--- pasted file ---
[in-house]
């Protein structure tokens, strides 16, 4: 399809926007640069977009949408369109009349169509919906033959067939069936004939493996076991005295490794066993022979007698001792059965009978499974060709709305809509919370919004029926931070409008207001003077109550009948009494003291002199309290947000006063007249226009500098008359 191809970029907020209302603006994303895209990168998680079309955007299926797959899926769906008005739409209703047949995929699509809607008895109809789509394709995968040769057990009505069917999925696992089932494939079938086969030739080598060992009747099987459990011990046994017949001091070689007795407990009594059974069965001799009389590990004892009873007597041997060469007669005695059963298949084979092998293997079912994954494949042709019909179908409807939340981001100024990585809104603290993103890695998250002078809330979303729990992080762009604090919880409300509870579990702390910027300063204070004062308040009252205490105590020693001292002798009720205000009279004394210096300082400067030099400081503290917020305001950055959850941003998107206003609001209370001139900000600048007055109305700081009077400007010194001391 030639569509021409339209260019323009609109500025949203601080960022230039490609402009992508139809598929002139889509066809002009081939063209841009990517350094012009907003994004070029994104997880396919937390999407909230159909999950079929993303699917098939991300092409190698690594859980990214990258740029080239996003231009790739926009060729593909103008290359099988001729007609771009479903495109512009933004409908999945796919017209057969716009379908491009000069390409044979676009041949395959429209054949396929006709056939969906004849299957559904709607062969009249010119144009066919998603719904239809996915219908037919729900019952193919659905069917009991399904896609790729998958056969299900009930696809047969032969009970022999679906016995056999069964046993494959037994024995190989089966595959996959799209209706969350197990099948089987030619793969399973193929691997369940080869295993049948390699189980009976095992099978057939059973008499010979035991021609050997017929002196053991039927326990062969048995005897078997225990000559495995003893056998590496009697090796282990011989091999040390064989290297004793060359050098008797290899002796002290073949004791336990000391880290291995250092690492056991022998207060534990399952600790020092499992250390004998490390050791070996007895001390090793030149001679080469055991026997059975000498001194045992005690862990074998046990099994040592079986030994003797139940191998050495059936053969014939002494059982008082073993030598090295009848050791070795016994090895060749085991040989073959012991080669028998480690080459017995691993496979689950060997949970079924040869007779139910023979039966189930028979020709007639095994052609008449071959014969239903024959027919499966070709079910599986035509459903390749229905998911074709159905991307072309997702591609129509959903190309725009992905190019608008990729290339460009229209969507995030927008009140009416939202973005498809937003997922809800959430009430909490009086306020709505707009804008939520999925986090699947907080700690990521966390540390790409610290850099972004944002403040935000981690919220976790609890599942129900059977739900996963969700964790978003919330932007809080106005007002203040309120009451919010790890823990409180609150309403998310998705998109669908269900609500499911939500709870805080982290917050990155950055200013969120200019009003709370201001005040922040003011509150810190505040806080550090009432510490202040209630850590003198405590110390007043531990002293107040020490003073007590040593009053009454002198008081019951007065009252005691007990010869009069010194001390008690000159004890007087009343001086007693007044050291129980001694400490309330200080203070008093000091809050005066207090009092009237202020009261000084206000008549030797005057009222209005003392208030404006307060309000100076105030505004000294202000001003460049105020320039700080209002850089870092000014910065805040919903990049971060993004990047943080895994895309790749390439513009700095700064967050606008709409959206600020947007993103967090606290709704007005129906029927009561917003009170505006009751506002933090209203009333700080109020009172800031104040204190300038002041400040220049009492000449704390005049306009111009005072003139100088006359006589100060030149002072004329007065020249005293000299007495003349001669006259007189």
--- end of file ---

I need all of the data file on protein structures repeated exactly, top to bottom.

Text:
[in-house]
């Protein structure tokens, strides 16, 4: 399809926007640069977009949408369109009349169509919906033959067939069936004939493996076991005295490794066993022979007698001792059965009978499974060709709305809509919370919004029926931070409008207001003077109550009948009494003291002199309290947000006063007249226009500098008359 191809970029907020209302603006994303895209990168998680079309955007299926797959899926769906008005739409209703047949995929699509809607008895109809789509394709995968040769057990009505069917999925696992089932494939079938086969030739080598060992009747099987459990011990046994017949001091070689007795407990009594059974069965001799009389590990004892009873007597041997060469007669005695059963298949084979092998293997079912994954494949042709019909179908409807939340981001100024990585809104603290993103890695998250002078809330979303729990992080762009604090919880409300509870579990702390910027300063204070004062308040009252205490105590020693001292002798009720205000009279004394210096300082400067030099400081503290917020305001950055959850941003998107206003609001209370001139900000600048007055109305700081009077400007010194001391 030639569509021409339209260019323009609109500025949203601080960022230039490609402009992508139809598929002139889509066809002009081939063209841009990517350094012009907003994004070029994104997880396919937390999407909230159909999950079929993303699917098939991300092409190698690594859980990214990258740029080239996003231009790739926009060729593909103008290359099988001729007609771009479903495109512009933004409908999945796919017209057969716009379908491009000069390409044979676009041949395959429209054949396929006709056939969906004849299957559904709607062969009249010119144009066919998603719904239809996915219908037919729900019952193919659905069917009991399904896609790729998958056969299900009930696809047969032969009970022999679906016995056999069964046993494959037994024995190989089966595959996959799209209706969350197990099948089987030619793969399973193929691997369940080869295993049948390699189980009976095992099978057939059973008499010979035991021609050997017929002196053991039927326990062969048995005897078997225990000559495995003893056998590496009697090796282990011989091999040390064989290297004793060359050098008797290899002796002290073949004791336990000391880290291995250092690492056991022998207060534990399952600790020092499992250390004998490390050791070996007895001390090793030149001679080469055991026997059975000498001194045992005690862990074998046990099994040592079986030994003797139940191998050495059936053969014939002494059982008082073993030598090295009848050791070795016994090895060749085991040989073959012991080669028998480690080459017995691993496979689950060997949970079924040869007779139910023979039966189930028979020709007639095994052609008449071959014969239903024959027919499966070709079910599986035509459903390749229905998911074709159905991307072309997702591609129509959903190309725009992905190019608008990729290339460009229209969507995030927008009140009416939202973005498809937003997922809800959430009430909490009086306020709505707009804008939520999925986090699947907080700690990521966390540390790409610290850099972004944002403040935000981690919220976790609890599942129900059977739900996963969700964790978003919330932007809080106005007002203040309120009451919010790890823990409180609150309403998310998705998109669908269900609500499911939500709870805080982290917050990155950055200013969120200019009003709370201001005040922040003011509150810190505040806080550090009432510490202040209630850590003198405590110390007043531990002293107040020490003073007590040593009053009454002198008081019951007065009252005691007990010869009069010194001390008690000159004890007087009343001086007693007044050291129980001694400490309330200080203070008093000091809050005066207090009092009237202020009261000084206000008549030797005057009222209005003392208030404006307060309000100076105030505004000294202000001003460049105020320039700080209002850089870092000014910065805040919903990049971060993004990047943080895994895309790749390439513009700095700064967050606008709409959206600020947007993103967090606290709704007005129906029927009561917003009170505006009751506002933090209203009333700080109020009172800031104040204190300038002041400040220049009492000449704390005049306009111009005072003139100088006359006589100060030149002072004329007065020249005293000299007495003349001669006259007189």